The New Year’s Six bowl slate continues on Saturday, as Washington and Penn State meet in the Fiesta Bowl. Considering both teams finished 10-2 in the regular season and claimed at least a share of second place in their respective division, the showdown in Glendale, Ariz. between the Huskies and Nittany Lions should be one of the better bowl games outside of the College Football Playoff.
Washington entered the 2017 season hoping to build off last season’s success. However, a repeat trip to the CFB Playoff wasn’t in the cards, as the Huskies stumbled in road matchups against Stanford and Arizona State. The two defeats dropped Washington out of the mix to play for the Pac-12 title, but coach Chris Petersen’s team is trending up. The Huskies are led by the Pac-12’s best defense, limiting opponents to just 14.5 points a game. On offense, the junior duo of quarterback Jake Browning and running back Myles Gaskin headlined an attack that averaged 36.9 points a contest this season. While the production was there for the most part, Washington struggled to generate big plays without receiver John Ross and lost standout tackle Trey Adams to injury midway through the year.
For the first time since 2008-09, Penn State has won double-digit games in back-to-back seasons. The Nittany Lions finished 11-3 last fall and entered the 2017 campaign with CFB Playoff hopes. Penn State fell short of that goal due to losses at Ohio State and Michigan State, but similar to its counterparts in the Fiesta Bowl, this is a program on the rise. Coach James Franklin continues to upgrade the talent on the recruiting trail, and there’s a strong foundation in place for 2018. Bowl history doesn’t necessarily mean much in this matchup, but it’s noteworthy Penn State is 6-0 in previous Fiesta Bowl trips.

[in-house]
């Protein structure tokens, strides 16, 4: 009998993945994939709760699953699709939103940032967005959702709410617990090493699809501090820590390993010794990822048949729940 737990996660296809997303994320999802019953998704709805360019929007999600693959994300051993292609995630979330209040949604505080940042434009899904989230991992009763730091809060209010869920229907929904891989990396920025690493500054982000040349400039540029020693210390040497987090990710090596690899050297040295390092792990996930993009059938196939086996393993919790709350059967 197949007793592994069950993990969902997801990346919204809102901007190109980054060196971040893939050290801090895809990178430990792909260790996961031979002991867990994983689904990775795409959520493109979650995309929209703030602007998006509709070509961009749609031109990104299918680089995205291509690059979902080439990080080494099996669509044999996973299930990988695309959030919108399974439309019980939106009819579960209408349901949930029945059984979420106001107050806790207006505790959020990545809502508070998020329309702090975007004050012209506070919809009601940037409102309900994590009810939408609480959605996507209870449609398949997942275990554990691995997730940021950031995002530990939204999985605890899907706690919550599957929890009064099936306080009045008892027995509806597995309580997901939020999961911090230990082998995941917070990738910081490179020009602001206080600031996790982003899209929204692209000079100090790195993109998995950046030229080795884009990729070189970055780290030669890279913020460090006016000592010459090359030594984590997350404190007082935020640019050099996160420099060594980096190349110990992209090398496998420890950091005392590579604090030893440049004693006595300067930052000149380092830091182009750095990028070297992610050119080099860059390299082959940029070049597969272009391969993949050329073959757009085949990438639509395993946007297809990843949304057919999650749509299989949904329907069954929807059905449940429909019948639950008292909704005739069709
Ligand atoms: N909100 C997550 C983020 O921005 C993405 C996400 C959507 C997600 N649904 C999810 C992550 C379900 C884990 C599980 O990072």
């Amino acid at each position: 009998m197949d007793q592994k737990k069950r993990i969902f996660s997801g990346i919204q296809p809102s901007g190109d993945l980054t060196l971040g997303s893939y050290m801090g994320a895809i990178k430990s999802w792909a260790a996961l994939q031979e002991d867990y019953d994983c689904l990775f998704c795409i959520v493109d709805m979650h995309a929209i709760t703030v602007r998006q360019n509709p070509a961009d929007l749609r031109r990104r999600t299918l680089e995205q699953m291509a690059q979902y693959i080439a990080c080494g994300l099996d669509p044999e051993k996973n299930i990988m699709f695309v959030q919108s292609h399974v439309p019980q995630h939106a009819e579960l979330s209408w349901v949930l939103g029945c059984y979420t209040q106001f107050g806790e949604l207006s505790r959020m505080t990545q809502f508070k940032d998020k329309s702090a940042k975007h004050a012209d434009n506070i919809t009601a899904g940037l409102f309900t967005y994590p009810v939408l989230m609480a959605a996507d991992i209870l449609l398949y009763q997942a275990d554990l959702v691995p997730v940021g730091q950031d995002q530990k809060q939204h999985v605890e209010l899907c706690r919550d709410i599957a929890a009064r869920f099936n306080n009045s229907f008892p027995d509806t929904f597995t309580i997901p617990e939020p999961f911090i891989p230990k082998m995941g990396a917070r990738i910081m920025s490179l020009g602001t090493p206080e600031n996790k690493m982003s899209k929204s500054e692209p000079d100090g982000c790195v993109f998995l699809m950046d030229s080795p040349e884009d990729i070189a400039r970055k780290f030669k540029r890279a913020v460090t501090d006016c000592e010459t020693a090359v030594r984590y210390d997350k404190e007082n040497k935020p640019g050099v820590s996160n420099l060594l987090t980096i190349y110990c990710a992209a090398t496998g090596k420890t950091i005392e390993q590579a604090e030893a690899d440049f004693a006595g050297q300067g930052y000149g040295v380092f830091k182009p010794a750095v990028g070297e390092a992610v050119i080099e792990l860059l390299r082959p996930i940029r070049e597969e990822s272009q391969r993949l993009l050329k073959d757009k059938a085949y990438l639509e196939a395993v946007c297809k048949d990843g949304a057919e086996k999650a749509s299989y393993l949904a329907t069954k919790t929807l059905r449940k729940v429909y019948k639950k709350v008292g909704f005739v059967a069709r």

Penn State holds a 2-0 edge over Washington in all-time matchups. However, these two teams have not played since 1983.
Fiesta Bowl: Penn State (10-2) vs. Washington (10-2)
Kickoff: Saturday, Dec. 30 at 4 p.m. ET
TV Channel: ESPN
Spread: Penn State -2
Three Things to Watch
1. Penn State’s Offense Against Washington’s Defense
This matchup on Dec. 30 will provide some insight into Penn State’s offense without Joe Moorhead calling the plays. After a successful two-year stint in Happy Valley, Moorhead departed to take over as the next head coach at Mississippi State. Moorhead brought drastic improvement to the Nittany Lions’ offense from 2016-17 and will be missed. Franklin decided not to go outside of the staff for a new play-caller, as assistant Ricky Rahne was promoted to offensive coordinator. How will Rahne fare in the chess match against one of the nation’s top defenses?
When Penn State has the ball, all eyes will be on the dynamic duo of quarterback Trace McSorley and running back Saquon Barkley. These two players were the driving forces behind an offense that averaged 41.6 points a game in 2017. Barkley rushed for 1,134 yards and 16 touchdowns in the regular season and is likely headed to the NFL after this game. McSorley threw for 3,228 yards and 26 touchdowns, with DaeSean Hamiltion (48 catches) and tight end Mike Gesicki (51 grabs) working as the top options in a solid receiving corps.
While Penn State isn’t hurting for talent at the skill positions, the offense has struggled at times to generate a consistent push on the ground. Additionally, plays of 40 yards or more dropped from 30 to 13 this year. A big reason for the rough patches this offense has experienced in 2017 is due to the line. And the challenge for this group isn’t going to get any easier in the Fiesta Bowl. Washington’s front is capable of wreaking havoc all afternoon, especially in the form of standout lineman Vita Vea and a solid group of linebackers.
The Huskies ranked first in the Pac-12 by limiting opponents to just 2.6 yards a carry and 92.3 rushing yards a contest. Can Penn State’s line block well enough for Barkley to find rushing lanes? And when McSorley drops back to pass, will he consistently have enough time to scan the field? McSorley’s mobility could be critical in this battle, but the trenches are going to be crucial to the outcome of Saturday’s contest.